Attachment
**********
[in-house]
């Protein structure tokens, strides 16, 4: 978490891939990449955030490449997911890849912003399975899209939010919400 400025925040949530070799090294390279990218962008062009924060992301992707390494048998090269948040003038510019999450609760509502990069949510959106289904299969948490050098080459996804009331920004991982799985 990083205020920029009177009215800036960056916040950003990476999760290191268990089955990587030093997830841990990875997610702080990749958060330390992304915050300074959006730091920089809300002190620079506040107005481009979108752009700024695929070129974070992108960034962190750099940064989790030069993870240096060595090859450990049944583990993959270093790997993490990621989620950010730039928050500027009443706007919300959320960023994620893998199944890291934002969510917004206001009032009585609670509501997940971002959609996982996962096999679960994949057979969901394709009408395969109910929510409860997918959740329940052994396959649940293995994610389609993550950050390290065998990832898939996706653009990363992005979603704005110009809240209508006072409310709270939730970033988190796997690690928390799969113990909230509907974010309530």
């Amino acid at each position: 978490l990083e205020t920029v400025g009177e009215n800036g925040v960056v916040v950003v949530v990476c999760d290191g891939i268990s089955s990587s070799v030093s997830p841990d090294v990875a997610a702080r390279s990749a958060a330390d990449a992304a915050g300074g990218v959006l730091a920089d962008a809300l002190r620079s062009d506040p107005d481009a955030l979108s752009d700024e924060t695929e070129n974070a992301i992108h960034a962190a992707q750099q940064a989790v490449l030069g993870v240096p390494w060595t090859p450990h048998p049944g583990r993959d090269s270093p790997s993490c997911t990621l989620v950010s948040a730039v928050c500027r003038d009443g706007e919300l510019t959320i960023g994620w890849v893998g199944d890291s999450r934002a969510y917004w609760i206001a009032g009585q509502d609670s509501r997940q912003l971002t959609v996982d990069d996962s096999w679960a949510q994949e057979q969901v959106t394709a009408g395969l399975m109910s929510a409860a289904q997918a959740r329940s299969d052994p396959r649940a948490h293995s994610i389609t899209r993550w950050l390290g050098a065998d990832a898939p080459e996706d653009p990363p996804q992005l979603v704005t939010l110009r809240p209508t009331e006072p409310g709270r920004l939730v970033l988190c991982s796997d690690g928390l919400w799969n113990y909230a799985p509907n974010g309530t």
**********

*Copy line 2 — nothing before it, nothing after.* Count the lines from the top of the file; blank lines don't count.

């Protein structure tokens, strides 16, 4: 978490891939990449955030490449997911890849912003399975899209939010919400 400025925040949530070799090294390279990218962008062009924060992301992707390494048998090269948040003038510019999450609760509502990069949510959106289904299969948490050098080459996804009331920004991982799985 990083205020920029009177009215800036960056916040950003990476999760290191268990089955990587030093997830841990990875997610702080990749958060330390992304915050300074959006730091920089809300002190620079506040107005481009979108752009700024695929070129974070992108960034962190750099940064989790030069993870240096060595090859450990049944583990993959270093790997993490990621989620950010730039928050500027009443706007919300959320960023994620893998199944890291934002969510917004206001009032009585609670509501997940971002959609996982996962096999679960994949057979969901394709009408395969109910929510409860997918959740329940052994396959649940293995994610389609993550950050390290065998990832898939996706653009990363992005979603704005110009809240209508006072409310709270939730970033988190796997690690928390799969113990909230509907974010309530």